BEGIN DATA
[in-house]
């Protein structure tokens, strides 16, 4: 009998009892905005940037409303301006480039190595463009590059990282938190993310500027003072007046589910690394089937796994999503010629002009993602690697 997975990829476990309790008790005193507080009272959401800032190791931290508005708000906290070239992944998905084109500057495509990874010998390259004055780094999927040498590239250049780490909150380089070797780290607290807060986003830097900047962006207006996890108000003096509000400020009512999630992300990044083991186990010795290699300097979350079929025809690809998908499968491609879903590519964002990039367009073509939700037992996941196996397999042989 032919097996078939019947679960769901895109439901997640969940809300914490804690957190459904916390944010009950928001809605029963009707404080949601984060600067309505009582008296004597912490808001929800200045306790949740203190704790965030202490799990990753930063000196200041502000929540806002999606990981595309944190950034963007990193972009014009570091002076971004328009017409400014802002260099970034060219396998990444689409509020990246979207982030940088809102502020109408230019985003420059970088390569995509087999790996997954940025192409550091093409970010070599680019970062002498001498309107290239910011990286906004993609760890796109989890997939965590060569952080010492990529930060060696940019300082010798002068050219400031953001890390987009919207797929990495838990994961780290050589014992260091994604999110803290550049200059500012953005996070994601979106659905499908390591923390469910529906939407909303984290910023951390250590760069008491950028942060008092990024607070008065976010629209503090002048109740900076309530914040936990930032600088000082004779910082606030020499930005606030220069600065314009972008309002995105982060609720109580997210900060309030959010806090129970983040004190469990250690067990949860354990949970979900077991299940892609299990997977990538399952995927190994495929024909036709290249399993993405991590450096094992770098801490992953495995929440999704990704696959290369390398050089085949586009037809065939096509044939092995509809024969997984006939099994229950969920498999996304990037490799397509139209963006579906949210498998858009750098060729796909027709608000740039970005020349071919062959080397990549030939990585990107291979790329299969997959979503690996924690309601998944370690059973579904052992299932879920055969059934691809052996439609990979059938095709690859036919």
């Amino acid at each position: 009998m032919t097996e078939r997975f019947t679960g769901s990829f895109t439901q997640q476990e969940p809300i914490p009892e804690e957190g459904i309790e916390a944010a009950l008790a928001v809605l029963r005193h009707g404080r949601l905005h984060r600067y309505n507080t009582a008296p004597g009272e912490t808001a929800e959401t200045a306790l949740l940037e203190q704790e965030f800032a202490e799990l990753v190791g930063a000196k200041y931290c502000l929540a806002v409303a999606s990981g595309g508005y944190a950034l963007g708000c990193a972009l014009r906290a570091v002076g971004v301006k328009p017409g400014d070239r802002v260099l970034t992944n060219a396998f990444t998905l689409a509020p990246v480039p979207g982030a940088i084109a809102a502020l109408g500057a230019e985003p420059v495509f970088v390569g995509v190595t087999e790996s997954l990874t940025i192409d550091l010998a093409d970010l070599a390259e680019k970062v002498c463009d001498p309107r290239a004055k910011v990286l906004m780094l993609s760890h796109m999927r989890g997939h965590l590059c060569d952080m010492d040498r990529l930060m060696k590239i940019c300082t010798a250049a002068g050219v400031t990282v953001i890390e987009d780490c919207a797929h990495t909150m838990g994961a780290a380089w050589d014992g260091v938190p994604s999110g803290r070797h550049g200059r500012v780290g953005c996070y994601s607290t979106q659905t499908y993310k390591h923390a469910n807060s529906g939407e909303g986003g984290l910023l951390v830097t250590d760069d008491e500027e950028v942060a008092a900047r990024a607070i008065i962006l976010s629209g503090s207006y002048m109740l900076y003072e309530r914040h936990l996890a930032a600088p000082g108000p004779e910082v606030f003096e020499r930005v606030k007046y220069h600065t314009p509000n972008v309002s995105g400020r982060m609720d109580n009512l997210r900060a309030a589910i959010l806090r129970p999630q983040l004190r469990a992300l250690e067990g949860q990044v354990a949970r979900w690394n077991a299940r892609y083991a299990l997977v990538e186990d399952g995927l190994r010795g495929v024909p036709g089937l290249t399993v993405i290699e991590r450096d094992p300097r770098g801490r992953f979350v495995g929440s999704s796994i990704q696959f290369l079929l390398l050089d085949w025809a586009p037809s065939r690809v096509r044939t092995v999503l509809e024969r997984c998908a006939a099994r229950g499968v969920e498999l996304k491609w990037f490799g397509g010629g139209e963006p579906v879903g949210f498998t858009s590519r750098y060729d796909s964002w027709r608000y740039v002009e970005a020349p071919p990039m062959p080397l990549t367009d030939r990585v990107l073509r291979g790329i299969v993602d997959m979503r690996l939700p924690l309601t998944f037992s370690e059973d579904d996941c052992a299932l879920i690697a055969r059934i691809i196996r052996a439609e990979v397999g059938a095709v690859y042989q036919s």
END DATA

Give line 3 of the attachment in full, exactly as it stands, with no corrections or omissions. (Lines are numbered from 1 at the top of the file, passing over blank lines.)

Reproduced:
């Amino acid at each position: 009998m032919t097996e078939r997975f019947t679960g769901s990829f895109t439901q997640q476990e969940p809300i914490p009892e804690e957190g459904i309790e916390a944010a009950l008790a928001v809605l029963r005193h009707g404080r949601l905005h984060r600067y309505n507080t009582a008296p004597g009272e912490t808001a929800e959401t200045a306790l949740l940037e203190q704790e965030f800032a202490e799990l990753v190791g930063a000196k200041y931290c502000l929540a806002v409303a999606s990981g595309g508005y944190a950034l963007g708000c990193a972009l014009r906290a570091v002076g971004v301006k328009p017409g400014d070239r802002v260099l970034t992944n060219a396998f990444t998905l689409a509020p990246v480039p979207g982030a940088i084109a809102a502020l109408g500057a230019e985003p420059v495509f970088v390569g995509v190595t087999e790996s997954l990874t940025i192409d550091l010998a093409d970010l070599a390259e680019k970062v002498c463009d001498p309107r290239a004055k910011v990286l906004m780094l993609s760890h796109m999927r989890g997939h965590l590059c060569d952080m010492d040498r990529l930060m060696k590239i940019c300082t010798a250049a002068g050219v400031t990282v953001i890390e987009d780490c919207a797929h990495t909150m838990g994961a780290a380089w050589d014992g260091v938190p994604s999110g803290r070797h550049g200059r500012v780290g953005c996070y994601s607290t979106q659905t499908y993310k390591h923390a469910n807060s529906g939407e909303g986003g984290l910023l951390v830097t250590d760069d008491e500027e950028v942060a008092a900047r990024a607070i008065i962006l976010s629209g503090s207006y002048m109740l900076y003072e309530r914040h936990l996890a930032a600088p000082g108000p004779e910082v606030f003096e020499r930005v606030k007046y220069h600065t314009p509000n972008v309002s995105g400020r982060m609720d109580n009512l997210r900060a309030a589910i959010l806090r129970p999630q983040l004190r469990a992300l250690e067990g949860q990044v354990a949970r979900w690394n077991a299940r892609y083991a299990l997977v990538e186990d399952g995927l190994r010795g495929v024909p036709g089937l290249t399993v993405i290699e991590r450096d094992p300097r770098g801490r992953f979350v495995g929440s999704s796994i990704q696959f290369l079929l390398l050089d085949w025809a586009p037809s065939r690809v096509r044939t092995v999503l509809e024969r997984c998908a006939a099994r229950g499968v969920e498999l996304k491609w990037f490799g397509g010629g139209e963006p579906v879903g949210f498998t858009s590519r750098y060729d796909s964002w027709r608000y740039v002009e970005a020349p071919p990039m062959p080397l990549t367009d030939r990585v990107l073509r291979g790329i299969v993602d997959m979503r690996l939700p924690l309601t998944f037992s370690e059973d579904d996941c052992a299932l879920i690697a055969r059934i691809i196996r052996a439609e990979v397999g059938a095709v690859y042989q036919s």